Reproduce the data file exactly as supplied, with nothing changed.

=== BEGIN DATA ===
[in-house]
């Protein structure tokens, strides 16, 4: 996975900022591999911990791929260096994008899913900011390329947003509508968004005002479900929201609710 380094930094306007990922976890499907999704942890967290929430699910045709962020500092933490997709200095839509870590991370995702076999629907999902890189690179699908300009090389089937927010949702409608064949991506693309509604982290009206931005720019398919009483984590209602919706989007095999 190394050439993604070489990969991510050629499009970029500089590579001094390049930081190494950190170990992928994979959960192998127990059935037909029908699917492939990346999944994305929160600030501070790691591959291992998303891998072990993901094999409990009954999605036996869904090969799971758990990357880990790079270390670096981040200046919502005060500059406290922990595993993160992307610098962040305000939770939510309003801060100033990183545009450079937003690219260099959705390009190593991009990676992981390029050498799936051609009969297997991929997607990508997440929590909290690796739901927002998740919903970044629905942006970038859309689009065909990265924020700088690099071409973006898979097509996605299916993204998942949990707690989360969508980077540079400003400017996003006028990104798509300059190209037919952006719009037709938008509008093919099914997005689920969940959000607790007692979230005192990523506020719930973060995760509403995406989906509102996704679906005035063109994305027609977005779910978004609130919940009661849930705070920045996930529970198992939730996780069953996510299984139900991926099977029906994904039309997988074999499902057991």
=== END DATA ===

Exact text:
[in-house]
């Protein structure tokens, strides 16, 4: 996975900022591999911990791929260096994008899913900011390329947003509508968004005002479900929201609710 380094930094306007990922976890499907999704942890967290929430699910045709962020500092933490997709200095839509870590991370995702076999629907999902890189690179699908300009090389089937927010949702409608064949991506693309509604982290009206931005720019398919009483984590209602919706989007095999 190394050439993604070489990969991510050629499009970029500089590579001094390049930081190494950190170990992928994979959960192998127990059935037909029908699917492939990346999944994305929160600030501070790691591959291992998303891998072990993901094999409990009954999605036996869904090969799971758990990357880990790079270390670096981040200046919502005060500059406290922990595993993160992307610098962040305000939770939510309003801060100033990183545009450079937003690219260099959705390009190593991009990676992981390029050498799936051609009969297997991929997607990508997440929590909290690796739901927002998740919903970044629905942006970038859309689009065909990265924020700088690099071409973006898979097509996605299916993204998942949990707690989360969508980077540079400003400017996003006028990104798509300059190209037919952006719009037709938008509008093919099914997005689920969940959000607790007692979230005192990523506020719930973060995760509403995406989906509102996704679906005035063109994305027609977005779910978004609130919940009661849930705070920045996930529970198992939730996780069953996510299984139900991926099977029906994904039309997988074999499902057991």